Looking at the Wings' roster right now, it may be necessary to either split up or reconstitute the Kid Line. Provided Alfredsson doesn't re-sign, the Wings will have a need in their top six which could easily be filled by one of Sheahan's linemates (Nyquist is the immediate choice). With a roster crunch that may keep Jurco off the lineup, it may be necessary to fill the third spot with either less of a kid or a less-proven kid. Heck, it's possible that the Wings solve the issue of centers by moving Darren Helm to a speedy attacking winger spot, potentially on Sheahan's line (and yes, if I had to convert one or the other, I'd much rather convert Helm, who I think has the potential to become either a rich man's Tomas Kopecky or a poor man's Marian Hossa).
Since Datsyuk is going to draw the toughest assignments for the team and Weiss should be healthy enough to take over the 2nd-toughest, I don't think it's necessary to give Riley Sheahan tougher zone starts just yet simply for the sake of seeing how well he handles them. I think that the season will provide some of those opportunities naturally anyway and will give Sheahan an ability to prove that he can be more-rounded, but ideally, the better players take the tougher minutes and the Kid Line (whatever that means this year) gets to keep beating up on overmatched cupcakes. I think the challenge for Sheahan this year will be to see how well he can recreate last season's performance (since it was high above his expectations). I don't think adding more of a challenge in tougher minutes would be the right choice for him.
To be clear, I'm definitely not saying that the team should promote Riley Sheahan, kick him in the ass, and let him go out there like a bucking horse. This is nothing more than a test.. A tryout, if you will. I'm also extremely adamant that Riley and Tomas are kept together. They work extremely well with one another, and the product we saw this season was just the beginning of it all. However, I think Tomas Tatar is one of those players you can put anywhere, and he'll do a great job. I want to see if Riley is one of those players. Here is a little tasty stat tidbit:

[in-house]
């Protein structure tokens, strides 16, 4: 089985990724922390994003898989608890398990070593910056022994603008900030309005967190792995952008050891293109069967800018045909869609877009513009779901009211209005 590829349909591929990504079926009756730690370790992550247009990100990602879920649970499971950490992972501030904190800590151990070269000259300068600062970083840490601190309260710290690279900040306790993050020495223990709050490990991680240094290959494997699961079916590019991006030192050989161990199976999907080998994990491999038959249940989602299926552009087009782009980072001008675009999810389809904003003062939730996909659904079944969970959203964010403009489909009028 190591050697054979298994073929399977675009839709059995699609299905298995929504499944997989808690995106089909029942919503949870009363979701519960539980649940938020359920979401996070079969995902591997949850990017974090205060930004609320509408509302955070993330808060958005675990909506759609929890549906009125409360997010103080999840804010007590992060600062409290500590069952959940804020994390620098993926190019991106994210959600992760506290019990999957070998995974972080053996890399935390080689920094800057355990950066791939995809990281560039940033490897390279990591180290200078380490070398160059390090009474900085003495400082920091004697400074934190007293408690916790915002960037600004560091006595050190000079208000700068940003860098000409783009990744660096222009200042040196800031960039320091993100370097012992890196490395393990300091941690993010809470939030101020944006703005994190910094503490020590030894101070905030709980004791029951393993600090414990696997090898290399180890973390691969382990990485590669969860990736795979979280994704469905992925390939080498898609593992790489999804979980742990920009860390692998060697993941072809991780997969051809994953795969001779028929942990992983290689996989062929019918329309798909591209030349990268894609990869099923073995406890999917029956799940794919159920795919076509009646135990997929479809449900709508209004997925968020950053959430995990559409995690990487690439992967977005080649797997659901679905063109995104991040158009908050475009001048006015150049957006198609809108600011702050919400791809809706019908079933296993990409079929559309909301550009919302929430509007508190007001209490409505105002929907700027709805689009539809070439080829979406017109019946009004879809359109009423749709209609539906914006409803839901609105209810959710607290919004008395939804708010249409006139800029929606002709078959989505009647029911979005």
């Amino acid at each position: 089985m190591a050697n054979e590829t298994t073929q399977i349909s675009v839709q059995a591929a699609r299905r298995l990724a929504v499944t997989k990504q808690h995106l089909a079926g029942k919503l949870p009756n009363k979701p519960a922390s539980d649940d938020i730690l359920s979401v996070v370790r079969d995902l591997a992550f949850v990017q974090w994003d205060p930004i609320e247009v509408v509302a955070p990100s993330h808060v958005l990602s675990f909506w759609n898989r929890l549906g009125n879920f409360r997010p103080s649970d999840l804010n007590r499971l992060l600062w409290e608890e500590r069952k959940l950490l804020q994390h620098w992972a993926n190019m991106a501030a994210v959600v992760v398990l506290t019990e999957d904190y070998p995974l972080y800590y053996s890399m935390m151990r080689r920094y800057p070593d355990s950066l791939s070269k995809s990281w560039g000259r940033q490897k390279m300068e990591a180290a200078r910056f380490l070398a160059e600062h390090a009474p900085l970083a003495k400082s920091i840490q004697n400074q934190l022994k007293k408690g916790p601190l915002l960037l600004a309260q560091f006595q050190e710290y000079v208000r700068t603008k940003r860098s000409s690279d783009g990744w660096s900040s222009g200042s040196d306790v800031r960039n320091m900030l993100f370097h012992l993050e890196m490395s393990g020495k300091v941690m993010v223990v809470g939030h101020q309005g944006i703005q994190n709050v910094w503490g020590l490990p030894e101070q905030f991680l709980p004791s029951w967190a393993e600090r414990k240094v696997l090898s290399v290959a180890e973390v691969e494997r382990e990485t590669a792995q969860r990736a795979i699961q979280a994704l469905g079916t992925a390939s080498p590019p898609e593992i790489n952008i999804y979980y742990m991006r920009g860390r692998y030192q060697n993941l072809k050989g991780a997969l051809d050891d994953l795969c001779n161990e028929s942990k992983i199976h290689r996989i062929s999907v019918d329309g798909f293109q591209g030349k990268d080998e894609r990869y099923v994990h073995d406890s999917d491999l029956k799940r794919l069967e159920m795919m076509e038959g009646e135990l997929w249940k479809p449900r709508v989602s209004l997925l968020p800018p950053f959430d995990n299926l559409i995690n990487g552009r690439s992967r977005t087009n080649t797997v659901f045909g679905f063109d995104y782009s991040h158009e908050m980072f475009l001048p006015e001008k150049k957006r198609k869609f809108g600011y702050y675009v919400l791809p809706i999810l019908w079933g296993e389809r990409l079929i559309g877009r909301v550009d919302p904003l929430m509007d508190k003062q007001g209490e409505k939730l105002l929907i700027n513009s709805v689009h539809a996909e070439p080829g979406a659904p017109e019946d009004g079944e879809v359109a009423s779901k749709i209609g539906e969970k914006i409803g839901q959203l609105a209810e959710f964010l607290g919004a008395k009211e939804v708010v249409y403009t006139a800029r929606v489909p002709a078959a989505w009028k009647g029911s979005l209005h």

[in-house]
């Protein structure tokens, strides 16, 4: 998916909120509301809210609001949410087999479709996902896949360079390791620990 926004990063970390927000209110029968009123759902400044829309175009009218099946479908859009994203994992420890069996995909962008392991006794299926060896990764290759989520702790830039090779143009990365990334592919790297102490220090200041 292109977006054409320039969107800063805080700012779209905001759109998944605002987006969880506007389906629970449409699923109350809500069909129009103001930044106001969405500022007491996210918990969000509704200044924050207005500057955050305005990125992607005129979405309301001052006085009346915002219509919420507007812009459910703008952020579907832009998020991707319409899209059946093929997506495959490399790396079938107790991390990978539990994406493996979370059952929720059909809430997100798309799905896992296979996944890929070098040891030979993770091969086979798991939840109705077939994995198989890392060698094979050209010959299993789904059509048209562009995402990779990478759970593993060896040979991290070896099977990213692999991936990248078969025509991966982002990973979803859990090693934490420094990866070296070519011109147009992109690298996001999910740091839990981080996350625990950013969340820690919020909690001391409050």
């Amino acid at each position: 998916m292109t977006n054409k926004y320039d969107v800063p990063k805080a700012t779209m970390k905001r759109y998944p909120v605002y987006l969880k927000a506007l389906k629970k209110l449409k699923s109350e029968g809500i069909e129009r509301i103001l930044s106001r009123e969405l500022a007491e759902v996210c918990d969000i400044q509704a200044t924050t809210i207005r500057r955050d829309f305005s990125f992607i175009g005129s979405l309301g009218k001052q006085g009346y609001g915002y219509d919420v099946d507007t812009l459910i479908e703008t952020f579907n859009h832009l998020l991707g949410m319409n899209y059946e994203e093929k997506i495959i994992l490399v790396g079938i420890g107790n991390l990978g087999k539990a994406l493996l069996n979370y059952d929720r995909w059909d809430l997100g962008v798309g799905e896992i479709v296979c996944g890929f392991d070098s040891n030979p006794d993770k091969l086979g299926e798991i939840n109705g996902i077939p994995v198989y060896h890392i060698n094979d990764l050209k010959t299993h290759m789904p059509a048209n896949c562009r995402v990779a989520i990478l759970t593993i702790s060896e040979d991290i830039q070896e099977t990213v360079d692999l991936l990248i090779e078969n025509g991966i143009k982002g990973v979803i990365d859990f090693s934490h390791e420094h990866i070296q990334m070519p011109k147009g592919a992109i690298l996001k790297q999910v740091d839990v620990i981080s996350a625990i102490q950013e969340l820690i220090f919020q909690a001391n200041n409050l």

|Player||TOI/60||Corsi On/60||Corsi Rel||Points/60||Ozone Start%|
Sheahan was the second most sheltered player on the team next to Tomas Jurco. To be clear, the term "sheltered" indicates that the player's deployment was controlled and restricted to starting his shifts in the offensive zone. He was OK in the dot, ending at 49%.. Better than fellow rookie centers Aleksander Barkov and Sean Monahan. Along with that, I thought he really started to find his niche with the power-play. He really has that "go to the net" style of play which I adore. I think if Jurco doesn't make the team out of the gate, Nyquist should be delegated to a line with Sheahan and Tatar. Riley shows me at times that he has the ability to be one of those setup type of centers sorta like how Joe Thornton is.
I'll admit, I like the idea of keeping them sheltered against lesser competition so they can dominate and put up great numbers, which enables a player like Darren Helm to play maybe fourth line competition. I think it's just something to think about.. When Stephen Weiss is gone, is Sheahan going to be that 2nd line center that steps in and takes on the heavier minutes and tougher competition night-in and night-out? We'll never know until he gets the chance.. Which is why I think giving him just a little stint of it would be something beneficial to him, and the team going forward. Sooner or later, teams are going to catch on and start matching him with heavier competition, which will make him or break him as an NHL player.
One last note I think that needs to be brought up: I would really like to see Riley shoot the puck more. He ended the season with 59 shots. We saw it a few times, he has a pretty slick snapshot and wristshot. While I love his ability to creatively move the puck to his wingers, I really think he has the ability to put up 15-20 goals with ease over an entire season.